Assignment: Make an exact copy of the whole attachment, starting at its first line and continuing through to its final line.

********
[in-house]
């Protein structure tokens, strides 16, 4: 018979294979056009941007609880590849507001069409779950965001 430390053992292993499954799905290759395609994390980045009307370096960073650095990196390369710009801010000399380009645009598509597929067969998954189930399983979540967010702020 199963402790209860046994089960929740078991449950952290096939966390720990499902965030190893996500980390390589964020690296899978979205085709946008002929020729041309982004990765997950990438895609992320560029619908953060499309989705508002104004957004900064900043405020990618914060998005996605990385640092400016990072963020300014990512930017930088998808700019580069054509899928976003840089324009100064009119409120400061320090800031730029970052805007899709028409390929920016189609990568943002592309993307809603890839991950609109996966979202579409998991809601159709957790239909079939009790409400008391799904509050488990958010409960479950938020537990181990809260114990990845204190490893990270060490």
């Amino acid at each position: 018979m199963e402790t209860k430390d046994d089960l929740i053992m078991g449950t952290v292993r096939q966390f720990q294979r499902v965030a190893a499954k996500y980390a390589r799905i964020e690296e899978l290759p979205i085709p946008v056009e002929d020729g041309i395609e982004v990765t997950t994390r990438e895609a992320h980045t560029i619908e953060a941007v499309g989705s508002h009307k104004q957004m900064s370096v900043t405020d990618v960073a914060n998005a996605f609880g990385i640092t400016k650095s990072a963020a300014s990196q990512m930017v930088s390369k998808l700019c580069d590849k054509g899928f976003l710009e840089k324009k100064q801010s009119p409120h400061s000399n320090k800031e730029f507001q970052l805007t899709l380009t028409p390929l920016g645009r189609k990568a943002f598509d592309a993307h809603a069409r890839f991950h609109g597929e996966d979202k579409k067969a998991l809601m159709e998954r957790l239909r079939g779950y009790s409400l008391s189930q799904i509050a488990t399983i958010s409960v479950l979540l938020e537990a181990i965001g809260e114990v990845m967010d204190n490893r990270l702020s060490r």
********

[in-house]
């Protein structure tokens, strides 16, 4: 018979294979056009941007609880590849507001069409779950965001 430390053992292993499954799905290759395609994390980045009307370096960073650095990196390369710009801010000399380009645009598509597929067969998954189930399983979540967010702020 199963402790209860046994089960929740078991449950952290096939966390720990499902965030190893996500980390390589964020690296899978979205085709946008002929020729041309982004990765997950990438895609992320560029619908953060499309989705508002104004957004900064900043405020990618914060998005996605990385640092400016990072963020300014990512930017930088998808700019580069054509899928976003840089324009100064009119409120400061320090800031730029970052805007899709028409390929920016189609990568943002592309993307809603890839991950609109996966979202579409998991809601159709957790239909079939009790409400008391799904509050488990958010409960479950938020537990181990809260114990990845204190490893990270060490």
């Amino acid at each position: 018979m199963e402790t209860k430390d046994d089960l929740i053992m078991g449950t952290v292993r096939q966390f720990q294979r499902v965030a190893a499954k996500y980390a390589r799905i964020e690296e899978l290759p979205i085709p946008v056009e002929d020729g041309i395609e982004v990765t997950t994390r990438e895609a992320h980045t560029i619908e953060a941007v499309g989705s508002h009307k104004q957004m900064s370096v900043t405020d990618v960073a914060n998005a996605f609880g990385i640092t400016k650095s990072a963020a300014s990196q990512m930017v930088s390369k998808l700019c580069d590849k054509g899928f976003l710009e840089k324009k100064q801010s009119p409120h400061s000399n320090k800031e730029f507001q970052l805007t899709l380009t028409p390929l920016g645009r189609k990568a943002f598509d592309a993307h809603a069409r890839f991950h609109g597929e996966d979202k579409k067969a998991l809601m159709e998954r957790l239909r079939g779950y009790s409400l008391s189930q799904i509050a488990t399983i958010s409960v479950l979540l938020e537990a181990i965001g809260e114990v990845m967010d204190n490893r990270l702020s060490r």